Swarm Services

Swarm Removal Services

Swarm Removal Donation
from 20.00

We collected a swarm and you want to make a donation?

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A honey bee swarm is an example of honey bee colony reproduction in action. In the spring and into early summer, a honey bee colony, given the right circumstances, may raise new queens and divide. Most bees will stay in the old hive location, but a sizable amount of bees will leave with a queen in a swarm looking for a new hive location. In transit, the bees will swarm into a clustered staging area awaiting their scouts to find and then guide them to a new hive location. This swarm can be very unnerving to people unaccustomed to this behavior.

This is a natural event that happens many times throughout the year. A honey bee swarm is extra-gentle, and not something to be feared, but something to be cherished — we so desperately need more honey bees! A hive that reproduces is a good thing.

That being said, honey bee swarms can be a nuisance and often move into a new location that is inconvenient to us humans. If you suspect you have a swarm in your yard, please contact us. We have also provided a question list to help determine the location and nature of the swarm.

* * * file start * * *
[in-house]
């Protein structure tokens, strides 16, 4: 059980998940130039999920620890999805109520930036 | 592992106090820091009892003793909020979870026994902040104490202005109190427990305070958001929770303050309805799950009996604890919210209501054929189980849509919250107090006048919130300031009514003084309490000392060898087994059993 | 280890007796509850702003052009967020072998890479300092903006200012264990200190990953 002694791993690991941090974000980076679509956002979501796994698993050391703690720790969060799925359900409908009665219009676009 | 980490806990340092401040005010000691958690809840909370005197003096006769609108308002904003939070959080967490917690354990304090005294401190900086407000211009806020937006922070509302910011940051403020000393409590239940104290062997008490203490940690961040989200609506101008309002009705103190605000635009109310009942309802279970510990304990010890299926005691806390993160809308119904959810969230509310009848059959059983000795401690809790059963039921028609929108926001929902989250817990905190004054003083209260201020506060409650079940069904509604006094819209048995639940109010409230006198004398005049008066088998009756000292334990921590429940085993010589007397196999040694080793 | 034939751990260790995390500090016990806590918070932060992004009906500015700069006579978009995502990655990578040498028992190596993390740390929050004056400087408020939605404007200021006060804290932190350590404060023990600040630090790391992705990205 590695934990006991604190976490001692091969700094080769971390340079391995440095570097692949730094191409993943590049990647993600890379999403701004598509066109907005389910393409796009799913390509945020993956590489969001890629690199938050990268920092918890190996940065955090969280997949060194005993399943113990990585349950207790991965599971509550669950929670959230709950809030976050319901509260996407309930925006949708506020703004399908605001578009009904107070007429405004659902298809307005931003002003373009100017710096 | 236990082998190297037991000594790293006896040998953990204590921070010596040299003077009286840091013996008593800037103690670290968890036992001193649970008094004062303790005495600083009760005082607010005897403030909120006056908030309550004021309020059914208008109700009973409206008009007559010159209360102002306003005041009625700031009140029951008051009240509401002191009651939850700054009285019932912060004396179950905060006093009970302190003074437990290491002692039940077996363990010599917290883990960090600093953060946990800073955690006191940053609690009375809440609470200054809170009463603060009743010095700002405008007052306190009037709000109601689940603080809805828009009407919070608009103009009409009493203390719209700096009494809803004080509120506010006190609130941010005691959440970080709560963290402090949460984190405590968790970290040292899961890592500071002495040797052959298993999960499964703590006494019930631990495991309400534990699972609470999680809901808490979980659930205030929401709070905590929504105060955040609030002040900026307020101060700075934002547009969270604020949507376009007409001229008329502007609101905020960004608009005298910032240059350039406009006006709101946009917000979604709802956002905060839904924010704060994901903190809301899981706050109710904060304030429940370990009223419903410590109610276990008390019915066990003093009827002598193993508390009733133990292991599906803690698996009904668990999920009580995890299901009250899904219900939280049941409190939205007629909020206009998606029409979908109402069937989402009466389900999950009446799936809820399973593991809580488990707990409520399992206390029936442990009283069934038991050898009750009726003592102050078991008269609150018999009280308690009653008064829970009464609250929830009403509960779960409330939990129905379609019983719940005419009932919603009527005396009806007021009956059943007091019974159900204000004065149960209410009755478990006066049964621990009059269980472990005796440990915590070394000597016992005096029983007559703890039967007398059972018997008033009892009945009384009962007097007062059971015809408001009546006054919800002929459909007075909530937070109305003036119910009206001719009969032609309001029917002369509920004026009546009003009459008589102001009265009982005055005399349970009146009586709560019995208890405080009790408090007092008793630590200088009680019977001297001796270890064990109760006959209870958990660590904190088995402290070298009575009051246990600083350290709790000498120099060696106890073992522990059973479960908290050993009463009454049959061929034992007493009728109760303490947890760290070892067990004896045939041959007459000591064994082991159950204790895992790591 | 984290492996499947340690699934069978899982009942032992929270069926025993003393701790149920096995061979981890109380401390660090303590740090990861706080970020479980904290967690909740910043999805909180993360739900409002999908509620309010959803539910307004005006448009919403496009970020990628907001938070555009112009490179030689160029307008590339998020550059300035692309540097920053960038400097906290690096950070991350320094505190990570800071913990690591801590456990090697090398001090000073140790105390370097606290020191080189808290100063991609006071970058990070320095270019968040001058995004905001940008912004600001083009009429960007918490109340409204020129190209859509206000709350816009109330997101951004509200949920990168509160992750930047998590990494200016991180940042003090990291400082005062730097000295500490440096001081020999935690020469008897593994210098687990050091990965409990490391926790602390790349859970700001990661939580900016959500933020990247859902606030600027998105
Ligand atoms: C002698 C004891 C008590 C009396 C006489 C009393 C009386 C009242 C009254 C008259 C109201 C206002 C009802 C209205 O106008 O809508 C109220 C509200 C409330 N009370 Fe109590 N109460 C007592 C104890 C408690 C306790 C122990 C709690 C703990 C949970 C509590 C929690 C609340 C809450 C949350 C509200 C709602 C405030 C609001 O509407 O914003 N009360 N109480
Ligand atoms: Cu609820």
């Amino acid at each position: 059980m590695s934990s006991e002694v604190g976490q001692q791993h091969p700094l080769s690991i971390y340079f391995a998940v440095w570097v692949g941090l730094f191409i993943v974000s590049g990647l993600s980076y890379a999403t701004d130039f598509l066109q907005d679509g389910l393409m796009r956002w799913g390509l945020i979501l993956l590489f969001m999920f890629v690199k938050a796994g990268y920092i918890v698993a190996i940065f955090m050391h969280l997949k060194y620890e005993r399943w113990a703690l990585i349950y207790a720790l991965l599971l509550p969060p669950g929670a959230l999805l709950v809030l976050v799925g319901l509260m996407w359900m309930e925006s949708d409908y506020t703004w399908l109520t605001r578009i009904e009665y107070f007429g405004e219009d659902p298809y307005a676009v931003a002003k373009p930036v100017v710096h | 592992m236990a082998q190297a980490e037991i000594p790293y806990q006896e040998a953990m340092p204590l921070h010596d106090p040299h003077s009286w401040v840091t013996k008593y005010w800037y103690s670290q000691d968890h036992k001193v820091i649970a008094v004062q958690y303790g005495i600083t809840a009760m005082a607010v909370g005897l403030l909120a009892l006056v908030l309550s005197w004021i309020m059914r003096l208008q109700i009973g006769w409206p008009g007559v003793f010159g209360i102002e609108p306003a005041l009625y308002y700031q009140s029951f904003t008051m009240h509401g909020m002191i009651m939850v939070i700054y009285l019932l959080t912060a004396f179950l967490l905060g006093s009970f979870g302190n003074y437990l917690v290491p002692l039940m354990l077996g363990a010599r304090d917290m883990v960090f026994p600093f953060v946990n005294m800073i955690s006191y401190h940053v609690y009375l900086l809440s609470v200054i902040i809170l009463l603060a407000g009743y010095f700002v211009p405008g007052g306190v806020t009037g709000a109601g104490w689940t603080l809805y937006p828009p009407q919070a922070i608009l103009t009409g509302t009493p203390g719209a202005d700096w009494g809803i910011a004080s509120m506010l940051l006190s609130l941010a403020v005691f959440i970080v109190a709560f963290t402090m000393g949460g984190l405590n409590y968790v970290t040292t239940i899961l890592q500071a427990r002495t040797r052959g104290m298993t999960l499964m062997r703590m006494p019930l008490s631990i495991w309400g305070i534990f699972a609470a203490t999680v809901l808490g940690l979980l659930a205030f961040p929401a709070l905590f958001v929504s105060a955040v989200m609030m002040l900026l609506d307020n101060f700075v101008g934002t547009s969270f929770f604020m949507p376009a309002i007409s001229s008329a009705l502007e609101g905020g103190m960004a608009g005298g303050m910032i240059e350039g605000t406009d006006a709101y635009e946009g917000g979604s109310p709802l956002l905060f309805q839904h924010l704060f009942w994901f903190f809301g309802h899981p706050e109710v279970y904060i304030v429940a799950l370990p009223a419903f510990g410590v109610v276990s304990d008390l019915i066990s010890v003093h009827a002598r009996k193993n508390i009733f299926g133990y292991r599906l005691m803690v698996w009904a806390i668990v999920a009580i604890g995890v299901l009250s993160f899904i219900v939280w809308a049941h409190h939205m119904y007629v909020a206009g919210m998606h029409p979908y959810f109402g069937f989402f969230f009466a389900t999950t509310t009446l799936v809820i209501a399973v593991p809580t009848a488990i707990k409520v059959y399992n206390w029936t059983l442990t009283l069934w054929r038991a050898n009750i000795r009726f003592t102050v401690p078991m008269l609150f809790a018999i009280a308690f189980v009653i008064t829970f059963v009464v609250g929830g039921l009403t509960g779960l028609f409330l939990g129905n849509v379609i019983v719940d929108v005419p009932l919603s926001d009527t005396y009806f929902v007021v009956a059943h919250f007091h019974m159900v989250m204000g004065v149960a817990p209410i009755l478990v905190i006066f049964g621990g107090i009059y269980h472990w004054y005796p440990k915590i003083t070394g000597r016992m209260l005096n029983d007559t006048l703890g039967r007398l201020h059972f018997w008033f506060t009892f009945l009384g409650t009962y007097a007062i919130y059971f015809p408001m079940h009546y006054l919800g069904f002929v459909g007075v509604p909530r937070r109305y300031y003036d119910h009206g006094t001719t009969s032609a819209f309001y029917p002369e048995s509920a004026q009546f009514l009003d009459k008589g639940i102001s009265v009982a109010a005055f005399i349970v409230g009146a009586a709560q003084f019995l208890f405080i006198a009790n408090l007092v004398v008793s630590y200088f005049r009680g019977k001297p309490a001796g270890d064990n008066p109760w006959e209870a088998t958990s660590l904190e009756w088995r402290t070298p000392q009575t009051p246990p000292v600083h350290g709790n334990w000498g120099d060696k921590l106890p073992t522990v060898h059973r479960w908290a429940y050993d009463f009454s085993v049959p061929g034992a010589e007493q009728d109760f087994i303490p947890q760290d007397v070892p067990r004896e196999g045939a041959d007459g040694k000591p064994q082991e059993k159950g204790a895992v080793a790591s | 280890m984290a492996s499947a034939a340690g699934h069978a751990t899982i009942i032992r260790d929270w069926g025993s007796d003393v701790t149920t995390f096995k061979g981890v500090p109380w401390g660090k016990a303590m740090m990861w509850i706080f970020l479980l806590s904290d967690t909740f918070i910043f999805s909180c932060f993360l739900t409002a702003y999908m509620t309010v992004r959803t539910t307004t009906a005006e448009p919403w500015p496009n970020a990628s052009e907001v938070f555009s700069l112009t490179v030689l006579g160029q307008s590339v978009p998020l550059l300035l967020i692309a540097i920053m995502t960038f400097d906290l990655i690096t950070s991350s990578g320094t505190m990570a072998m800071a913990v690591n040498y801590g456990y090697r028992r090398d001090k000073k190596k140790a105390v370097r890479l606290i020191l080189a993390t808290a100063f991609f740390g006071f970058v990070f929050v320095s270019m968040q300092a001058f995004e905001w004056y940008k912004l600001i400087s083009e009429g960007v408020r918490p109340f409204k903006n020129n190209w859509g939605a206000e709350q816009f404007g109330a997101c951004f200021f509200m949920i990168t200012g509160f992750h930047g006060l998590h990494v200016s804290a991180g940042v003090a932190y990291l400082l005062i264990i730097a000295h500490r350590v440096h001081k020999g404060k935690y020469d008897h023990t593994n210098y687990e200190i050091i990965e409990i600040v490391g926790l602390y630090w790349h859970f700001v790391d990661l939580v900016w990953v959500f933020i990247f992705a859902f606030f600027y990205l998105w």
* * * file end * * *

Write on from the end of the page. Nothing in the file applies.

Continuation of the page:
Please be aware that beekeepers will charge for the removal to help compensate for the costs of equipment, fuel, and time.


Calling us about a swarm?

Please contact us for your swarm removal needs in the Kittrell, Henderson, Franklinton, Oxford area.

For other Franklin County locations, please visit The Franklin County Beekeepers Association and contact one of the beekeepers there.

We generally ask for a donation (see donation link) to remove honey bee swarms. If the removal is complex, we will assess a rate on site. This helps compensate for the costs of equipment, gas, and time. If you are over 30 minutes away from our apiary, we may simply refer you to someone else for removal. If they are in a structure, we will refer you to a specialist.

Make sure you have the following information ready, to the best of your knowledge:

  • Are these wasps and not honey bees? If they are wasps, call an exterminator.
  • How big is the swarm? Softball, volleyball, basket ball sized? Or larger?
  • How long have the bees been there?
  • Where is the main cluster or swarm of bees?
    • Are the bees within a structure?
    • Are the bees in a tree? Or some other tall location?
    • How high in the air?
    • Do you have access to a ladder that can reach them?
  • Have they built a nest of any sort?
  • Will there be someone at the location?
  • Are the bees on your property? Is this is a business?